M. Ostermeier

M. Ostermeier - Still, artist sat on sofa in bright living room


“Still” is a serene journey across unruffled waters. The bays glisten and the piano reclines in a reflective, contemplative way as it gazes out at the endless blue of the sea from its tiny, tree-lined island. The sun can’t shine forever, though. Anchored to the piano, soft and cold electronic currents, flecked by a light drone, gently touch the golden sand as they wash ashore. It’s the unavoidable flux of respiration, a never-ending, necessary process: one inward inhalation followed by an outward exhalation. It never stops.

Occasional dissonances are masked by a quick resurrection of harmony. A couple of diatonic notes are never far away, and the sparse nature of the piano ensures that the music can suspend itself in its cosy hammock. In this place, the piano is incredibly delicate — it needs a ‘This Way Up’ sticker plastered to its side — and yet it’s warmly textured. Its internal body heat keeps the music glowing despite it laying on the edge of cool, electronic waters. Electronics ripple against the tide as they try to displace the piano. In a way, the electronics win — the piano retreats to the background as the rhythmical textures ripple and repeat. While that may be the case, the electronic influence is only ever a light one, and this is the only time it comes close to shading the piano. Usually, the electronics stay in the shadows and never threaten to fully submerge the bay, and as a result the piano is the sole focus of attention. On “Still”, the silence is just as important as anything else. In fact, the silence is a crucial part of the music. A hundred pebbles rattle and clatter lightly against the side of the piano, but they don’t clutter the music. How can that be? That’s the magic of music, isn’t it? It is slowly cradled on the crest of a wave of inactivity.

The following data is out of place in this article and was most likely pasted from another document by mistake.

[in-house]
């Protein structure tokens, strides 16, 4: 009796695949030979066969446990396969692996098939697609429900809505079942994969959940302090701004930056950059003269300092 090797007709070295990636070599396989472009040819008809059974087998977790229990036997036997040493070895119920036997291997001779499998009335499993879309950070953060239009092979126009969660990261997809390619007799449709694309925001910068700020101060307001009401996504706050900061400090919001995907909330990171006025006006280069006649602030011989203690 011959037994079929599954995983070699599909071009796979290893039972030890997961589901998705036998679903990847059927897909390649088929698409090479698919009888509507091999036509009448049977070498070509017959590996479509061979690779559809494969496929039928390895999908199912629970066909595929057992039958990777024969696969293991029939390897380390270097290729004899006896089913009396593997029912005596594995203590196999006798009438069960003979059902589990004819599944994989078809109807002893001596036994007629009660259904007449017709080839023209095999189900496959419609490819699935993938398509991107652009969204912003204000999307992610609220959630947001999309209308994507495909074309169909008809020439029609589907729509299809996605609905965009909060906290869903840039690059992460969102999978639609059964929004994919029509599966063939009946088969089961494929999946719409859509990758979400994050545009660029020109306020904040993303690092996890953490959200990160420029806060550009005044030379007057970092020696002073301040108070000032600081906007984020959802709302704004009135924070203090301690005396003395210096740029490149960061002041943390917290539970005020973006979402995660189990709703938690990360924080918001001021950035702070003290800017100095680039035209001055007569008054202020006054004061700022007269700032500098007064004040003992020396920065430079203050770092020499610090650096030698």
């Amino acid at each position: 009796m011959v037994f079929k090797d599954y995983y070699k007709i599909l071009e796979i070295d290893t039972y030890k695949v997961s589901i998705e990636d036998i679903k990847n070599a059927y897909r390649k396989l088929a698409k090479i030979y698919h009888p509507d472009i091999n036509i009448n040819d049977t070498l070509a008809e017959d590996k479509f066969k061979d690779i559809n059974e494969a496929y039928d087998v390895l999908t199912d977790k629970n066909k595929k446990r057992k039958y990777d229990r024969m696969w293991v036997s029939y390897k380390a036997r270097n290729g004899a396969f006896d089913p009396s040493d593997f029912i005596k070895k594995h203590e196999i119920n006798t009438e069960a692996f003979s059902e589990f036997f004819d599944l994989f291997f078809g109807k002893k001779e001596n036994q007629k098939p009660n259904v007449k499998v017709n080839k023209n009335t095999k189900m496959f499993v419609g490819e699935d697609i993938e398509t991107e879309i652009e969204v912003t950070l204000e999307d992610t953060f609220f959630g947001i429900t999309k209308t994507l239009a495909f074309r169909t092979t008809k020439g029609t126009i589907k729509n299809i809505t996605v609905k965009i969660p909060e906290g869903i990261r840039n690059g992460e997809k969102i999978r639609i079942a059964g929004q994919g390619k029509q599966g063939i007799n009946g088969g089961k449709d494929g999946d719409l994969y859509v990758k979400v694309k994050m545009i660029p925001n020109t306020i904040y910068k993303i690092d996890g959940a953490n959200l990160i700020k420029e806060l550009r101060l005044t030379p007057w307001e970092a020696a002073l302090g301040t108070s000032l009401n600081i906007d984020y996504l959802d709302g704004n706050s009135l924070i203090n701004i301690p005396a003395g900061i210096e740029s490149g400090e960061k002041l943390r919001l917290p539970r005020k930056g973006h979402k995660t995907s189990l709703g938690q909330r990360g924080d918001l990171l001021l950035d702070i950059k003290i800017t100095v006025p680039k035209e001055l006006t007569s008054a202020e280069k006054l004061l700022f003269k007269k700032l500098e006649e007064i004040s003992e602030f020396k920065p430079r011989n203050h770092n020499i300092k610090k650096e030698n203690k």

The electronics infiltrate the piano’s terrain. It at first blends in, and then works its way in front of the piano. They are no longer equals by the time ‘Counterpoise’ arrives, but later on the piano manages to regain its former, firm grip.

It is minimal music, and, for the most part, calm and clear. On ‘Inertia’, cicadas chirp under the pale light of a distant moon. A light breeze skirts around the tall grass. The piano’s in a sullen mood; the white orb of its sun obscured by resilient clouds of grey. The tourists have gone home. They have left the bay to lay there, still, in the cooler, flat temperatures of an autumn yet-to-come. Music is life, and like everything else in life, the tide comes in, the tide goes out.





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